BY MIKE GALLAGHER
The Cincinnati Enquirer
Fluor Daniel Fernald officials ignored the warnings of its own engineers that components in a melter might fail during a test, according to a U.S. Department of Energy report.
The parts failed on Dec. 26, and the melter leaked 3 tons of molten material, causing a fire and extensive damage to the $70 million project at the former uranium-processing facility.
Fluor is managing the cleanup of Fernald under a $2 billion, five-year contract with the Energy Department. The melter was part of a test facility designed to encapsulate radioactive waste in glass pellets, a process called vitrification. There was no radioactive material involved and no one was injured in the leak.
A Fluor Daniel Fernald executive connected to the project said company officials were "intentionally negligent" and ignored the concerns because they were more interested in keeping the project on schedule.
The executive, who requested anonymity, said company officials "intentionally left the concerns out of a Hazards and Operability Report where they should have been noted and where it would have alerted (the Energy Department)."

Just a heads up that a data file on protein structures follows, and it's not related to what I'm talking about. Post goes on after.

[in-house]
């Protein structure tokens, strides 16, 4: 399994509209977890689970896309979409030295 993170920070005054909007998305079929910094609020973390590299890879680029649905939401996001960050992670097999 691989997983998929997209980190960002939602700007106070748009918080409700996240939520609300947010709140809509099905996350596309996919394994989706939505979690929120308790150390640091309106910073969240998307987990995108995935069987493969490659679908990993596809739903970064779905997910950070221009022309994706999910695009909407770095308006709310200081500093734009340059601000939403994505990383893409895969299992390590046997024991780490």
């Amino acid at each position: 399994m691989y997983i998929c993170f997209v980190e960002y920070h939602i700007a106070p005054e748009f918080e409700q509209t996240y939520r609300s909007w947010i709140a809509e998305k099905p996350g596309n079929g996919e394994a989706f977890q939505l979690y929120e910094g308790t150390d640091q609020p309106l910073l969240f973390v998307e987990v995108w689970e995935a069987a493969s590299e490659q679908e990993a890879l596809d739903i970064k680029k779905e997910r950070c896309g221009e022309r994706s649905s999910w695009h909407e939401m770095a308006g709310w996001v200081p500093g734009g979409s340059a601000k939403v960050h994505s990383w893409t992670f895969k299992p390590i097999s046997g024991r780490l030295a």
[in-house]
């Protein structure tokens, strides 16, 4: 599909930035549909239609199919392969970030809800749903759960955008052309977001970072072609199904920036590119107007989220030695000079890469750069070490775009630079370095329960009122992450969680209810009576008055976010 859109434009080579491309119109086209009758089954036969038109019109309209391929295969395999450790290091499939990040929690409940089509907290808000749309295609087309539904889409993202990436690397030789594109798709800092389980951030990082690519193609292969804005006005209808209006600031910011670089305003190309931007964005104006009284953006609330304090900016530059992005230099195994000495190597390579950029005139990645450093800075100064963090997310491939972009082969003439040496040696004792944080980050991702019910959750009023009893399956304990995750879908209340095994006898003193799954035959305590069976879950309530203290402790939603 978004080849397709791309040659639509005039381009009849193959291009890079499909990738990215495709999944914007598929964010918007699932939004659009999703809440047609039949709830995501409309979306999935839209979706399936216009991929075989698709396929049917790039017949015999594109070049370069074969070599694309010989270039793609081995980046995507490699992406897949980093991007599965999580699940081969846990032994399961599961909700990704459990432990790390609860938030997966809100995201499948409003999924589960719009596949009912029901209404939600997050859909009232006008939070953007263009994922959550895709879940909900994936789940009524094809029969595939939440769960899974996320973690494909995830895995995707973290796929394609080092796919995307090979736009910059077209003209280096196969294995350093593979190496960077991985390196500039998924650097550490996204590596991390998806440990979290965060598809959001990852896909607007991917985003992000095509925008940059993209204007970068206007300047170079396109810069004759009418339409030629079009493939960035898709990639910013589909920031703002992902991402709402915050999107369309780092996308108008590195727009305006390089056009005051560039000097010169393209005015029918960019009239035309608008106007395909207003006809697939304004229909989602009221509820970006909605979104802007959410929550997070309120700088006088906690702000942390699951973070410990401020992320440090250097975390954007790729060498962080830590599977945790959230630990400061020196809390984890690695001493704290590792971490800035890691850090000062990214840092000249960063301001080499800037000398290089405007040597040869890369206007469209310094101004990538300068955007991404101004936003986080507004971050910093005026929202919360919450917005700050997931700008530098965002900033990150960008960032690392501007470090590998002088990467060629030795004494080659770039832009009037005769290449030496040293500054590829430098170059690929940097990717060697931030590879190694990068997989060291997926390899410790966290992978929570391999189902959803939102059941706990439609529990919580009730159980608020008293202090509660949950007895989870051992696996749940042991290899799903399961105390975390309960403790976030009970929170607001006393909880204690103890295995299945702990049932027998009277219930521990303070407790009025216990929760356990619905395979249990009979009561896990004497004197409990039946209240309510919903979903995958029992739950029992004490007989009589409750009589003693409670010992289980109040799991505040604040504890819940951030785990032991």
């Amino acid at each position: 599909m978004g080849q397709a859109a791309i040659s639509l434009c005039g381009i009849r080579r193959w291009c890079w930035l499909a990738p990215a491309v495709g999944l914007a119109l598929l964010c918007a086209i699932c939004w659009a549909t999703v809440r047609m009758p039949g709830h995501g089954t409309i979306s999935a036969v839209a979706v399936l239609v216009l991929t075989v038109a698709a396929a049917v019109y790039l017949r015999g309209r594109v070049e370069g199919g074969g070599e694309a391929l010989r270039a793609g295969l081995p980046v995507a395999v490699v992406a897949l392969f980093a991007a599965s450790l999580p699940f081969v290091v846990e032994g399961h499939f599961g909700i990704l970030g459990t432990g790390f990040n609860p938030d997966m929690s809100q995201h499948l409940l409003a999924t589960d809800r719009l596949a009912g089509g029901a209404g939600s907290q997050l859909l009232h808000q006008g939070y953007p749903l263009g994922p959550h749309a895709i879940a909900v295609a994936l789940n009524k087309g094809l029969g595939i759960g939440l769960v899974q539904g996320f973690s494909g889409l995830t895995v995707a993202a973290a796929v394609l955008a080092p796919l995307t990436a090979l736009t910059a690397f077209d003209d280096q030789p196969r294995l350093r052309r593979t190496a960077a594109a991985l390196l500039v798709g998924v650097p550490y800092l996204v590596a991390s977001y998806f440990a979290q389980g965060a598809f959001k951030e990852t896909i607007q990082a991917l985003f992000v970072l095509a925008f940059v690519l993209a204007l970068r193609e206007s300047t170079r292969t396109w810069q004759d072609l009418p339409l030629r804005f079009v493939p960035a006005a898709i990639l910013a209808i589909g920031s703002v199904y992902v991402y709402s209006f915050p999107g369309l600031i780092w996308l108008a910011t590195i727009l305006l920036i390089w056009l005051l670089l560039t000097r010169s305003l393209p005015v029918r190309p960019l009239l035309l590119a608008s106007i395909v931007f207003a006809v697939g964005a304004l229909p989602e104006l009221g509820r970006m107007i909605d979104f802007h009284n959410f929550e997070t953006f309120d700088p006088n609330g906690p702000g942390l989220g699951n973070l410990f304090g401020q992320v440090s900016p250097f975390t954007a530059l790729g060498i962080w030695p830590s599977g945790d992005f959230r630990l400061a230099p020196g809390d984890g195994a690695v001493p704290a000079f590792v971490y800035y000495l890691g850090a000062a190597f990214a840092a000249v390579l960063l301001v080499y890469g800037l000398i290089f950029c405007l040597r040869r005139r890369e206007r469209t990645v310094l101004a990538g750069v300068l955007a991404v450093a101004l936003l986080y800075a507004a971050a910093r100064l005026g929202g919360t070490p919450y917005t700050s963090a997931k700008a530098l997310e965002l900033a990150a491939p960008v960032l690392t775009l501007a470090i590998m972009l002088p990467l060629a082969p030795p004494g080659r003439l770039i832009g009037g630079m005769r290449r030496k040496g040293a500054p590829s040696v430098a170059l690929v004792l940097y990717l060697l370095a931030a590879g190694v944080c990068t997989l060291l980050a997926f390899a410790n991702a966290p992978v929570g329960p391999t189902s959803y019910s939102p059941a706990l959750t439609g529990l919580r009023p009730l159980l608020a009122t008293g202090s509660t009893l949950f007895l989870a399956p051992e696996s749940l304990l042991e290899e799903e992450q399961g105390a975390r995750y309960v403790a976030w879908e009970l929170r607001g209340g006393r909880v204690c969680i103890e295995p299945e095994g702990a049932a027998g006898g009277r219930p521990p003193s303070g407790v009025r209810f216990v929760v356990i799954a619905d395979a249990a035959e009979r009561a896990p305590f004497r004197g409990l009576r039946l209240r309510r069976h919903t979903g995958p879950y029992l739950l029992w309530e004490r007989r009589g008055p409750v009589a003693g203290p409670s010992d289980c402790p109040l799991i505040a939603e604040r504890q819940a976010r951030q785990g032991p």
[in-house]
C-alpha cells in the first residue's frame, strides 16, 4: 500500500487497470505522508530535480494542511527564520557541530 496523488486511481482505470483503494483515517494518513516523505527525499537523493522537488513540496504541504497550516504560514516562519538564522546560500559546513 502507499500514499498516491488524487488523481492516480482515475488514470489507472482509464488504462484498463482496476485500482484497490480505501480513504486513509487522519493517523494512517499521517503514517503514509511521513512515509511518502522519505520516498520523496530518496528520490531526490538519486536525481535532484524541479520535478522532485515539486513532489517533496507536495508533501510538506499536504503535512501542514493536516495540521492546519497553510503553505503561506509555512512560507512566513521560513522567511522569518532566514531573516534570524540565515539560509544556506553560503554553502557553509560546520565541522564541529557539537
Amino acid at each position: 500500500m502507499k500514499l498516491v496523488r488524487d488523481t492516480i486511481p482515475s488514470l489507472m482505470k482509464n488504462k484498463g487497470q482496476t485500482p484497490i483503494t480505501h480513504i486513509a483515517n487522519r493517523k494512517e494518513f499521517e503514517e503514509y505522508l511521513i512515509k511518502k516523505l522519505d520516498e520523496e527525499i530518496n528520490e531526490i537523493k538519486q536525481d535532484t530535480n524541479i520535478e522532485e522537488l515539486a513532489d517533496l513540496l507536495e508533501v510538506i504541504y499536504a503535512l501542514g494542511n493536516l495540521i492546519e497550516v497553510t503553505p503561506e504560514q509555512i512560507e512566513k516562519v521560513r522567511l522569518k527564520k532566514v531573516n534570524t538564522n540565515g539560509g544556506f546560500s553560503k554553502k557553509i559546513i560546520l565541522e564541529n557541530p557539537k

The DOE report, completed in February but released Wednesday, said Fluor's negligence contributed to the melter breach.
Investigators found the main cause was corrosion of "bubbler tubes" in the melter that helped keep the molten material stirred up. The testing was being conducted to gather data prior to Fluor building a full-scale plant to vitrify more than 20 million pounds of radiocative waste now stored in two silos at the 1,050-acre site. Fluor officials, in a written response, said:
"Potential corrosion of the bubbler tubes was identified as an issue during the design of the pilot plant. A team including project design engineers and technical representatives from the (melter) manufacturer discussed the impact of this issue on pilot plant operations.
"Based on information available at the time, including the expected duration of the pilot plant operations . . . bubbler tube corrosion was not expected to occur."
Energy Department officials in Washington D.C. in March stripped Fluor of the vitrification project, costing the company an estimated millions of dollars over the life the project. The pilot plant has been shut down since Dec. 26.
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